Measuring for the S-frame, the bracket landed between the two existing mount points, about a half inch (at center) above its factory location. I had to relocate the stabilizing cleat to the upper radius to clear the Brompton S-frame’s hardware.
The Downtown bag is slightly larger than the Brompton O bag (30 liters vs 22 liters, based on my own measurements) and is, in my opinion, better looking. The mount certainly isn’t as elegant as the built-in Ortlieb/Brompton O bag mount (which is really nicely done). But come on… the modified Downtown costs half (or 1/3) as much and is twice as flexible! I can now use this bag on any of my other bikes with a rear rack (I’ll simply remove the bag from the S-frame and click it onto my other bikes’ rear pannier rack).
Also, I have the satisfaction of having built it myself. Degree of difficulty: 1/2 Sam Adams.
M and I have been looking for a small recycle bin solution for some time. Most were expensive and huge so we stuck with a kitty litter pail and cardboard box. Finally, we decided to try these Ikea Trones shoe bins and they worked out really well. They’re unobtrusive, but have enough room to meet our needs.
Tonight I did a much simpler version of this to turn a regular dim incandescent bulb into a three-led super-light. It did take some soldering, but the job was straight-forward (no “electrical” work was required).
UPDATE: This doesn’t work. Some “electrical” work is required. The bulb works for a mile or so, but dims and eventually goes out. I’m going back to incandescent.
I was putting up the christmas tree this evening and (surprise) all of last year’s light strands worked. However, when I string the lights each year, I realize that I have to continually readjust them until M approves of the light distribution. I thought, “self, there must be some calculus that could help me solve this problem”. So I did the geekiest thing I’ve ever done in my life… I built a “Christmas Light Calculator“. It’s based on Ken Muldrew’s Christmas Tree Calculator. Is the math correct? I don’t know, but 83.5156′ of lights sure seems like a lot!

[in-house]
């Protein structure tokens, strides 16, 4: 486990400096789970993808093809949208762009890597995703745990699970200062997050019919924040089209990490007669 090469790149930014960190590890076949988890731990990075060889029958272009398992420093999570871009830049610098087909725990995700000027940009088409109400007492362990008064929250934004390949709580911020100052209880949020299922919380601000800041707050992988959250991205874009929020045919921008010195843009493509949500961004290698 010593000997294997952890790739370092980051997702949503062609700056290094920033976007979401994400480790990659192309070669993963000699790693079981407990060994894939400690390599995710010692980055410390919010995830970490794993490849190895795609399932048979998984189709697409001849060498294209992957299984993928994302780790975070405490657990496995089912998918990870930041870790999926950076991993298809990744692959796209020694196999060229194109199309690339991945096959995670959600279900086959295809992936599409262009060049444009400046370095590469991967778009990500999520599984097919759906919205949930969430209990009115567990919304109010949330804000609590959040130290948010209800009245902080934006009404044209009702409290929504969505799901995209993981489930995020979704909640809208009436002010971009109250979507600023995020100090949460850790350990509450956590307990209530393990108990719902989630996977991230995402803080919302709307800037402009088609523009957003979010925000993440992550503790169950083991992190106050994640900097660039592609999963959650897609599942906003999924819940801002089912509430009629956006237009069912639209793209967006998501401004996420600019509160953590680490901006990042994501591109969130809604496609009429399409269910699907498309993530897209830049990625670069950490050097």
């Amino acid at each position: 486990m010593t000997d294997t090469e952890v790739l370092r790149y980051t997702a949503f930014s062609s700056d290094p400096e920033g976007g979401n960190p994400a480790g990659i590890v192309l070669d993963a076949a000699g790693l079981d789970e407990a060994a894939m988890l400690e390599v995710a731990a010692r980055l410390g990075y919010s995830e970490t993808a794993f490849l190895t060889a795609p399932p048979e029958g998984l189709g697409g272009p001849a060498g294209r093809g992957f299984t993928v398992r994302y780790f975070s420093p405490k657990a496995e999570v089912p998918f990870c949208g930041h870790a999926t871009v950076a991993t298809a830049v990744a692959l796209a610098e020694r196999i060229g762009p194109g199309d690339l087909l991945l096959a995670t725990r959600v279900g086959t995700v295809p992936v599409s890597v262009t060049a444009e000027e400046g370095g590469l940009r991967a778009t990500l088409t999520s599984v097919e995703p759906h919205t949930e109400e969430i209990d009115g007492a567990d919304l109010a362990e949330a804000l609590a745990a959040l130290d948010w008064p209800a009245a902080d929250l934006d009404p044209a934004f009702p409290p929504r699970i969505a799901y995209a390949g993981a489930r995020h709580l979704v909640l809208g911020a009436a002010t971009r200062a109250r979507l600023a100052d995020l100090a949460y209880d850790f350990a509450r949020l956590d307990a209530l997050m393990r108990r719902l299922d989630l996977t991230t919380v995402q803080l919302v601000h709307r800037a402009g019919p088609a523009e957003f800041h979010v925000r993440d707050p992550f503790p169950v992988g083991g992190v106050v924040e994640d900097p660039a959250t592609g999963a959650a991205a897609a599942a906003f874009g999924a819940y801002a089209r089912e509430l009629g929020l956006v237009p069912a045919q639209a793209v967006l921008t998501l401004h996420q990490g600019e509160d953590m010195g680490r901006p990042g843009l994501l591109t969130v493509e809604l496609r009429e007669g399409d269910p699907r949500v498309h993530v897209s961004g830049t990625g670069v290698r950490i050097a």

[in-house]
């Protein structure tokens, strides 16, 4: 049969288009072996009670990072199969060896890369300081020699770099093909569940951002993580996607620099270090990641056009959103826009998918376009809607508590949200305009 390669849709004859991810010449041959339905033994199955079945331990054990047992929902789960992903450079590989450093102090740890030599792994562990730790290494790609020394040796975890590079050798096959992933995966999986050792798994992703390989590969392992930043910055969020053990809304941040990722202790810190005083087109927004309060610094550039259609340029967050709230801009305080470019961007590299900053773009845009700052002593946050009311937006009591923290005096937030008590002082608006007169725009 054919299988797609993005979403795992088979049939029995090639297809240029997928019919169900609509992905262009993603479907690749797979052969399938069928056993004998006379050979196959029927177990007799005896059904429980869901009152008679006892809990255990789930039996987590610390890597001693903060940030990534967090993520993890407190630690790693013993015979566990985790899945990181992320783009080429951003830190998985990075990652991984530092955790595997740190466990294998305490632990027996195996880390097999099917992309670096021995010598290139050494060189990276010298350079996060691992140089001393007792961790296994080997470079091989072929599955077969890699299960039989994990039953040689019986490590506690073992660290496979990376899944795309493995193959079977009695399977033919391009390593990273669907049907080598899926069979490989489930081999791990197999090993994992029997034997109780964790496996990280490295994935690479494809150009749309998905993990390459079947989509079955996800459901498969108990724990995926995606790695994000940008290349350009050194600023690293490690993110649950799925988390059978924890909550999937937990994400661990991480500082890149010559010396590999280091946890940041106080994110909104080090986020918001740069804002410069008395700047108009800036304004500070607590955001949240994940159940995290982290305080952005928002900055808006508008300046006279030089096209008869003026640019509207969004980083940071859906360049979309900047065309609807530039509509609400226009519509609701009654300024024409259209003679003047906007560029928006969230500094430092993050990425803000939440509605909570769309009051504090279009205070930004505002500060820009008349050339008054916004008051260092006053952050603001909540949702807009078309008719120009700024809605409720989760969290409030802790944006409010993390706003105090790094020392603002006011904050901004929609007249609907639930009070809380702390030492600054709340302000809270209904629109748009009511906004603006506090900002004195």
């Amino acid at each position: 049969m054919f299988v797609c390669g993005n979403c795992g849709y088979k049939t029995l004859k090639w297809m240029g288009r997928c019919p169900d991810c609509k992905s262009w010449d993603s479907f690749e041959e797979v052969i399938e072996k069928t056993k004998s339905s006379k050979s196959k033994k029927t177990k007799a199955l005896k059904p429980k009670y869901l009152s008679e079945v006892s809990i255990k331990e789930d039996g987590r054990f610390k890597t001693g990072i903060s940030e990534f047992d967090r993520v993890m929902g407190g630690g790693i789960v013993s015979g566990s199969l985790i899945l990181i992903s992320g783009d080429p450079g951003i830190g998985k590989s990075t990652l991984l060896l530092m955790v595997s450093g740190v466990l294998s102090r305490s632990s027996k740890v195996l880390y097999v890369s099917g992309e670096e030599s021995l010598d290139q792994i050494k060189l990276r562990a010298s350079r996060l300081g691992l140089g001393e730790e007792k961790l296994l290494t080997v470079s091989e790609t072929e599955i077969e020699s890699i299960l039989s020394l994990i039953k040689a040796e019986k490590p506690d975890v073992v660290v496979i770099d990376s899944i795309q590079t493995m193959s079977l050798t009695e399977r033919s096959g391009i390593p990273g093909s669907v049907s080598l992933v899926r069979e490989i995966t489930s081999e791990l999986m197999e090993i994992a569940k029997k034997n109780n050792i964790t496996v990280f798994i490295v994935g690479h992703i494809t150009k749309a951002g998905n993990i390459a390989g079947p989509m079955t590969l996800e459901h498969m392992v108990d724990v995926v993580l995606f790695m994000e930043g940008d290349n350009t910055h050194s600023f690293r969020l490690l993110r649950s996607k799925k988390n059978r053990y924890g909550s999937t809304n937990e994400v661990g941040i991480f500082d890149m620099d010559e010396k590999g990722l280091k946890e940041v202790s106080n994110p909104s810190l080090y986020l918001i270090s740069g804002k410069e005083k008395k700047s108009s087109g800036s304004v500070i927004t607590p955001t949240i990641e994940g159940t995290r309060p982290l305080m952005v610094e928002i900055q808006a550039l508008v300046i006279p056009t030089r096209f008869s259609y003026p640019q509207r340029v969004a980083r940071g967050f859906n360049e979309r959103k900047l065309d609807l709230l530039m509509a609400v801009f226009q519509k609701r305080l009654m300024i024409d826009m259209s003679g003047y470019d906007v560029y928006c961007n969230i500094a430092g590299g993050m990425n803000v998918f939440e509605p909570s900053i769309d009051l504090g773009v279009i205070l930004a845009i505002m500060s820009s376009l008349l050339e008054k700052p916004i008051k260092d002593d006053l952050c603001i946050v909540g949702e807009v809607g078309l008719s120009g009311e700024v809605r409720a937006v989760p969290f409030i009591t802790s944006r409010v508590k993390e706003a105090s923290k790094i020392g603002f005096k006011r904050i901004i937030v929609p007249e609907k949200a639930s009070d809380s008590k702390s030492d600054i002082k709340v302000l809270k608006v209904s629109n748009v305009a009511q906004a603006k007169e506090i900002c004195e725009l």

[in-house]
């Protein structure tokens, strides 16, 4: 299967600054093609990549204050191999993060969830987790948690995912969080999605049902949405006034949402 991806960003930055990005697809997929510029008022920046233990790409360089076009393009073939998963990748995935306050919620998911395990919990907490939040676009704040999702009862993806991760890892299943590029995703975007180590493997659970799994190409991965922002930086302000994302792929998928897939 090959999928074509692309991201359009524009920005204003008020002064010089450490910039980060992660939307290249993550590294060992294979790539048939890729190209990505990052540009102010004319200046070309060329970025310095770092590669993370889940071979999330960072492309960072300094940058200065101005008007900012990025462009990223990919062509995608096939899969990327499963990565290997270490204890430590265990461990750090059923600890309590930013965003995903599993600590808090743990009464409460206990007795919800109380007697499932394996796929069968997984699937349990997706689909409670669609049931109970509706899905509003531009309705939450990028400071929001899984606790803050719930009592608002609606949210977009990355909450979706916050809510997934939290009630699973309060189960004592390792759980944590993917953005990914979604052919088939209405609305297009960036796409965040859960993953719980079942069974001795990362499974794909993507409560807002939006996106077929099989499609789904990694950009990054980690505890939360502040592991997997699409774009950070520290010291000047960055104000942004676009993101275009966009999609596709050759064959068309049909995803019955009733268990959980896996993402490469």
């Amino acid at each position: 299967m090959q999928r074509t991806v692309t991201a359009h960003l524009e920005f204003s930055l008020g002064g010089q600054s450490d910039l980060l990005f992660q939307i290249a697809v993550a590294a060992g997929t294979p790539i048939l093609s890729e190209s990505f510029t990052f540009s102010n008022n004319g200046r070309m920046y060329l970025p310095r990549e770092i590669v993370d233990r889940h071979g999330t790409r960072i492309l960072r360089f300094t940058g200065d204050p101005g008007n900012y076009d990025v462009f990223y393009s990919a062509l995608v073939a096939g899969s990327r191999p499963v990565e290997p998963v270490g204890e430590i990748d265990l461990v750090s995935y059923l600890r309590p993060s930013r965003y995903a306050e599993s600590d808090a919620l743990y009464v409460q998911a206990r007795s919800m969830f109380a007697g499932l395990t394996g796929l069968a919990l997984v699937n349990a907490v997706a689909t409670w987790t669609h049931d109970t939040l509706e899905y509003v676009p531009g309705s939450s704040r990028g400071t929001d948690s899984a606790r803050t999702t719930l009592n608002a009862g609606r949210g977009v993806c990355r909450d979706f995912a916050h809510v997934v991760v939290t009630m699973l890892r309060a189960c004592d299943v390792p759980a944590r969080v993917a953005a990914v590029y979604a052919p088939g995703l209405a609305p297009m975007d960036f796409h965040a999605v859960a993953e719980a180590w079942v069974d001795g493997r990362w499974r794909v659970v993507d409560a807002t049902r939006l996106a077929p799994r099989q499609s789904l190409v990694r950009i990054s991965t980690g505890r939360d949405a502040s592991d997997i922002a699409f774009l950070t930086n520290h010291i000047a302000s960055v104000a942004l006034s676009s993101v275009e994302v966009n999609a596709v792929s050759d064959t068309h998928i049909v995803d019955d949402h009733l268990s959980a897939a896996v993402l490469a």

M returned from Philly this weekend with a 15lb CO2 tank. We hooked it up to the regulator, hose (with ball lock), and “carbonator” cap that I got from Northern Brewer and it worked great. From construction to carbonation took about 10 minutes. Video is here.
The set up is basically the same as this one. I set the regulator to 40psi, but I’ll experiment with other settings.
The steps are this: take a 3/4 full bottle of chilled liquid, attach the ball-lock cap, evacuate the air, connect to the hose, apply pressure, shake like mad, drink.
In this case I carbonated water and pomegranate juice. It’s really tasty and quite cost effective ($.01 for the water, $.02 for the CO2, and $2.50 for 1/2 liter of Georgian pomegranate juice that I get across the street). We plan to experiment with other juices and kefir d’acqua that M makes.
Update: I used way too much pomegranate in my first experiment. Subsequently I tried it with just a couple of ounces of juice and it’s much better.